The Loxahatchee Groves Unified Land Development Committee recommended final changes to the town’s commercial sign codes on Tuesday, Oct. 29, focusing on the design of monument signs.
Committee Chair Marianne Miles suggested discussing commercial signs focusing on what they as a committee want to change or not, rather than go line by line.
“I feel our codes need to be simplified so lay people can understand,” Miles said, adding that she wants the code to be flexible so that it is open to new concepts, rather than hold developers to specific rules. “If we want to determine that each shopping center is to be different than the next shopping center, then we discuss it, rather than take what seems like forever to get through it.”
Planning consultant Jim Fleischmann said at their previous meeting, the committee had discussed the design of monument signs.
“I think the simplest way to deal with that is to have a consensus on the part of this committee as to whether or not we want to have some standard design criteria, such that all of the monument signs on Southern Blvd. look essentially the same, so that those signs reflect the fact that you’re in Loxahatchee Groves,” he said. “Or whether we give each individual freestanding building the opportunity to design their own sign.”
Fleischmann said that he personally preferred the first alternative, where the town has its own design standards. He said the balance of lots to be commercially developed on Southern Blvd. are relatively small in size, which could lead to many randomly designed signs.
“We can’t prohibit any of those property owners from having a sign,” he said. “It’s my feeling that we should have some basic sign criteria that establishes a consistent character of signs,” Fleischmann said. “There has always been discussion of, ‘We don’t want to be Military Trail.’ If we allow total judgement of the type of signs and the design of those signs on all of those properties, some people may say we’re getting pretty Military Trail-ish.”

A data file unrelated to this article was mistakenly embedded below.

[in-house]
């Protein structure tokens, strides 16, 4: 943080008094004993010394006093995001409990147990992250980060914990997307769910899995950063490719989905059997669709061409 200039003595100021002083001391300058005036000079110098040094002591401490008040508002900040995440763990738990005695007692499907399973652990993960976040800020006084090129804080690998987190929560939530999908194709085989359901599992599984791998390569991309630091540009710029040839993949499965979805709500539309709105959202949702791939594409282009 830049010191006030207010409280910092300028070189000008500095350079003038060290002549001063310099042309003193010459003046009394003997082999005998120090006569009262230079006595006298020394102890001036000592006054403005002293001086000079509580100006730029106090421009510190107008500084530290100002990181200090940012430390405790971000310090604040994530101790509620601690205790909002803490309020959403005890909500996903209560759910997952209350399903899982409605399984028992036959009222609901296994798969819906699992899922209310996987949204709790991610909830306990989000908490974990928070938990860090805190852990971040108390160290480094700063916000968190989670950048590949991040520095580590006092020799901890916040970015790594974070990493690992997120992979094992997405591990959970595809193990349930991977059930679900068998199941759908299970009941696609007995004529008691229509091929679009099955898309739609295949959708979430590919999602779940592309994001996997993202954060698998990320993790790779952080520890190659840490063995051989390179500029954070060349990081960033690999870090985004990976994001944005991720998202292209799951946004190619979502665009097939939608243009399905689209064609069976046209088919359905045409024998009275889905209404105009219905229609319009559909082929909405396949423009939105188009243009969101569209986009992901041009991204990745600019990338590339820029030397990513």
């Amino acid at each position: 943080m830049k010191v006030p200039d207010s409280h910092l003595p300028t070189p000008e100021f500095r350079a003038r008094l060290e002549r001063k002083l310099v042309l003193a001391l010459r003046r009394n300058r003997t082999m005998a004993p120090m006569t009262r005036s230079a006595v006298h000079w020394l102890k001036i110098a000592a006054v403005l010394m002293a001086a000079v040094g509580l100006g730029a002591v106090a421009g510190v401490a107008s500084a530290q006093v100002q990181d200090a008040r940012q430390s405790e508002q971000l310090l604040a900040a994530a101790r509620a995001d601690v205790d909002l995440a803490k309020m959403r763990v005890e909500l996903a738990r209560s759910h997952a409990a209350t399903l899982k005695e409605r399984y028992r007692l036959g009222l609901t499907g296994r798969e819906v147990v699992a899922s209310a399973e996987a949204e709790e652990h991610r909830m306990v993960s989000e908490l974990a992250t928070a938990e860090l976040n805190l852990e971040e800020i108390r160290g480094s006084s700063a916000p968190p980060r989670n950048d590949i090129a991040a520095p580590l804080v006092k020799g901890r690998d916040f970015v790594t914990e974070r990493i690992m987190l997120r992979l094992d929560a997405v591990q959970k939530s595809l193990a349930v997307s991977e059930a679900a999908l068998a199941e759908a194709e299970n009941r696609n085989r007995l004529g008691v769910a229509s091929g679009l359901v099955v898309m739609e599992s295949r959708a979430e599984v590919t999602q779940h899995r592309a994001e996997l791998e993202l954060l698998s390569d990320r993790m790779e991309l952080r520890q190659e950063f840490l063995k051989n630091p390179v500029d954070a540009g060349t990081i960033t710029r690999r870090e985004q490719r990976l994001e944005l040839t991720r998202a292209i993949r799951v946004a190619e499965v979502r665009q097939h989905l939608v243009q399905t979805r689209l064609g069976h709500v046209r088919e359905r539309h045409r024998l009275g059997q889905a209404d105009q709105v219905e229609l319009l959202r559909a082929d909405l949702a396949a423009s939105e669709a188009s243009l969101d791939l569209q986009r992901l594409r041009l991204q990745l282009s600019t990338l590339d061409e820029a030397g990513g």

Fleischmann explained that he felt the committee should probably set some basic sign rules without saying what language should be put on the signs. He said that the sign parameters for monument signs that the committee had discussed and recommended for adoption at a previous meeting assumed a certain design standard, with two 24-inch pillars on the outside of the sign face.
“The requirement for 24-inch borders, plus height and width, would be the basic sign criteria for all signs up and down Southern Blvd.,” he said. “What the pillars have to be made of, the architectural flavor of those signs, we could either dictate that or not.”
He said the current sign code does not dictate architecture or materials to use, clarifying that the current code only stipulates the pillars to be used and the height and width of the sign. He added that the Rural Vista guidelines outlined in the Loxahatchee Groves Neighborhood Plan were not mandated in the code but have been suggested by staff to developers.
Miles said the purpose of signs is to let people driving by know what services are available and felt the committee should make recommendations that fill that need.
“Publix is a bigger store, but on your sign face, two other smaller stores could be a little bit bigger on the bottom,” she said. “If the name of the game is to draw in business and let them stay and be viable, somebody going down the road has to know that the business is there and in existence.”
Fleischmann said he had talked to the owner of the Publix plaza many times, and he had never asked for a variance to the sign code. “They have never had any complaints from any of the tenants that they were losing business because passing traffic can’t tell who’s on the sign,” he said.
Board Member Cassie Suchy said she preferred staff’s recommendation of a uniform monument sign.
“I like the 24-inch [pillars],” Suchy said. “I don’t like extra wording. I don’t like giving developers the option. I do think we need to come up with some type of design and put it to the council.”
Board Member Lisa Trzepacz said she liked the design of the Publix monument sign. “I happen to think it is pretty good,” she said.
The allowable sign face is 60 square feet, but Fleischmann said the dimensions, including pillar size, are maximum and the tenant can always make the size smaller, pointing out that the 7-Eleven store in the plaza had made its monument sign smaller than it had to.
Fleischmann said the purpose of rewriting the code is to make it simpler.
“Staff has had a difficult time with all of the different signs that come in calculating the sign face,” he said. “We’re trying to make it simple by saying square footage of the entire area, including the frame.”
Suchy made a motion to follow staff’s recommendations for changes, which carried 3-1 with Trzepacz opposed.
The committee also discussed building wall signs, canopy signs, menu boards, window signs and directional or traffic control signs, approving staff’s recommendations for minor changes and clarifying the language. It also included the stipulation that in no case should the length of the sign exceed 75 percent of the building length or width of tenant footage.